-- From Herman Melville's "Moby Dick"
I am no sailor. After nearly drowning several times in my life, I stay away from water be it a placid lake or a raging surf. However, I have great respect for the power of the sea and those who work it for a living. When the wind howls and one wrong step can cost you your life, you are doing a job I know is important and I could not do.
|Montauk sunset, Nov. 2017 (Margo D. Beller)|
My mother, who grew up on the flat plains of Alberta, liked to come to Plumb Beach to watch the waves. Listening to the water must have been a way to stay calm in an otherwise less-than-contented life. But my old neighborhood has changed and the fishing village has been replaced by high-end real estate, traffic and tall towers.
When MH and I started taking vacations in November around the time of the Veterans Day holiday, we chose shore areas because the tourists would not be there in the same numbers as in the summer. Our first November trip was to Stonington, Conn. We have since stayed along the Delmarva Peninsula; in Cape Cod and Cape Ann, both in Massachusetts; in New Jersey's own Cape May, and down along the North Carolina Outer Banks and on Atlantic Beach.
There are disadvantages to this. When the wind blows in the winter cold it can be numbing. Not as many restaurants are open and some areas of state or federal parks can be closed. If unexpected snow hits, it makes for treacherous travel.
|Male (L) and female long-tailed ducks|
(Margo D. Beller)
This year we decided to stay closer to home yet not in Cape May, and so ventured to Montauk, on the eastern end of New York's Long Island. We have visited the town on many day trips but wanted to do some exploring of the South Fork, where Montauk is at the very end, and the North Fork, where we had once visited Greenport and Orient, two of the towns where wineries have replaced the old potato farms.
The Long Island scenery is wonderful. We also saw some impressive birds including hundreds of them in the ocean off Camp Hero, an old military base now a state park. Winter is duck time. Among those in the ocean below a sheer drop were black, surf and white-winged scoters and common eiders. Gannets dove from on high for food while cormorants and common loons would pop up from the water before diving back down again. The ubiquitous herring gulls were joined by greater black-backed gulls and even a few ringbills.
In calmer waters we found more common eiders, a scoter or two as well as long-tailed ducks. All of these are usually seen in the ocean but when you are at Land's End and a storm is expected, shelter is a priority.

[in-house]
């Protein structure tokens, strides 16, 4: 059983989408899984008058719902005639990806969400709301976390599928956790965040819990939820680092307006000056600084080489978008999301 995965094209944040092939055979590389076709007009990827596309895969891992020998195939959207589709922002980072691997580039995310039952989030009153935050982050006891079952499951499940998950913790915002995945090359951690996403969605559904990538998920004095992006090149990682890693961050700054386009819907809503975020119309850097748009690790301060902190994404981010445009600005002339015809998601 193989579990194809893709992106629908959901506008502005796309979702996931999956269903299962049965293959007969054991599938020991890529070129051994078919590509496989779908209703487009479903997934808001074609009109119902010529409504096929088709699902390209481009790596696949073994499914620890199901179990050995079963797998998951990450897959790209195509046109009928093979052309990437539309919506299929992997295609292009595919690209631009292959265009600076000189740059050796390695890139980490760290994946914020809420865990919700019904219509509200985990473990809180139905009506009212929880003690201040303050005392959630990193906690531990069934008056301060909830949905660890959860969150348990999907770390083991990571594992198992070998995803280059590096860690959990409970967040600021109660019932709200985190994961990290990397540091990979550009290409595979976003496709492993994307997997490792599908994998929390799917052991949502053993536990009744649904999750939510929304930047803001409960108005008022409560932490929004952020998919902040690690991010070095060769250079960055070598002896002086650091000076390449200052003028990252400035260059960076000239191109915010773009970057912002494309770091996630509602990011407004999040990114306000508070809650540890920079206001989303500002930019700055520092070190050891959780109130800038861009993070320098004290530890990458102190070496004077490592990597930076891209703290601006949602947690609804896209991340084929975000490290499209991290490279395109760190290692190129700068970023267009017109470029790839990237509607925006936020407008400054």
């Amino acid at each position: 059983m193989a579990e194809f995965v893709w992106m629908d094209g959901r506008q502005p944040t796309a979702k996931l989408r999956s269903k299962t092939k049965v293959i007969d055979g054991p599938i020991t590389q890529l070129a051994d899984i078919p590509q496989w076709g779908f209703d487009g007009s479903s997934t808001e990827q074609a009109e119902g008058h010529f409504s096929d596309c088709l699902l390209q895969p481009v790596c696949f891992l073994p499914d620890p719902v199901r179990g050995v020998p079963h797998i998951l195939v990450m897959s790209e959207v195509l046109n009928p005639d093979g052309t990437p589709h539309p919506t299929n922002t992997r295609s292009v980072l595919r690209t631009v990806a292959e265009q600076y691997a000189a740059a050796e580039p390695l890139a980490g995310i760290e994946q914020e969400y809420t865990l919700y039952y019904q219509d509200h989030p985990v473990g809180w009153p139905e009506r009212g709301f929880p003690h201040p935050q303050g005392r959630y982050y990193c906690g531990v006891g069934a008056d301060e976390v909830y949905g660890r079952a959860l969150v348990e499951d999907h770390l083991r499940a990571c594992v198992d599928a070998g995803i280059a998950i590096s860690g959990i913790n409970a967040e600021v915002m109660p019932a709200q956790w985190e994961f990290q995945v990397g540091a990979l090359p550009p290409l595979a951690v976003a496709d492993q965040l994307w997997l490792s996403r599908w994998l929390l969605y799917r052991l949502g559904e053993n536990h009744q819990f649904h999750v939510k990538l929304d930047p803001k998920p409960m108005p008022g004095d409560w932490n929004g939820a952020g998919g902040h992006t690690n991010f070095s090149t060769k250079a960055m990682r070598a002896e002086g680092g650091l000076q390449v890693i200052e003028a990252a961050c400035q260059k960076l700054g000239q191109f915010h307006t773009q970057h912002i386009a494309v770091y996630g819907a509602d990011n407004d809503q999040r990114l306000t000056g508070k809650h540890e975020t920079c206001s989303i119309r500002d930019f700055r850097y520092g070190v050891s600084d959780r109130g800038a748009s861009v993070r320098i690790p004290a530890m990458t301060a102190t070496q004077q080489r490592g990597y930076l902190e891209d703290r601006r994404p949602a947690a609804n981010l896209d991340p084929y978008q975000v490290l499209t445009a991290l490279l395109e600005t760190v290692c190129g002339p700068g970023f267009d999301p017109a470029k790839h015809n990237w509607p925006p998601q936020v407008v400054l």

(Margo D. Beller)
If only we could've spent more time with the birds and less time trying to find an affordable place to eat and drive roads where the people who service the rich were in a hurry to either get to their next job or get home and drove one-lane roads at a high rate of speed. Even those who own property and live out there full time drive behemoths that fill your rear-view mirror when they tailgate.
All of this part of Long Island is New York City East. While the North Fork seemed more artsy, I did not like the South Fork much at all. The Hamptons have always been rich but now they are Super-Rich, with obscenely expensive megamansions crowding each other along any available waterway, screened from lesser beings in the road by tall, thick hedges of privet. Privet is everywhere. Once in a while I saw huge hollies placed in front for the same reason, which at least is interesting. Privet is not, and when it flowers it stinks. The mansions were of recent vintage - salt boxes are an endangered species where land is worth more than your life - and likely very empty, their owners back in their city penthouses.
(Margo D. Beller)
When I was a child I remember my family walking along the road from the old hotel - which later was bought by Imelda Marcos, the wife of the Philippine dictator - past a duck farm. Hundreds of white ducks, bred to become part of the famous Long Island duckling dinner. My sister and I weren't told that, of course.
The duck farm was gone, the land cut up into luxury housing. The old hotel I remembered had been fenced in (likely by Marcos) and re-sided (likely by the people who bought it from Marcos) in a thoroughly ugly way. I expected this but it was still sad to see. I doubt we'll be coming back to the South Fork ever again. Aside from the sea, it is not our kind of place.
You've got to walk and don't look back, as Peter Tosh and Mick Jagger once sang.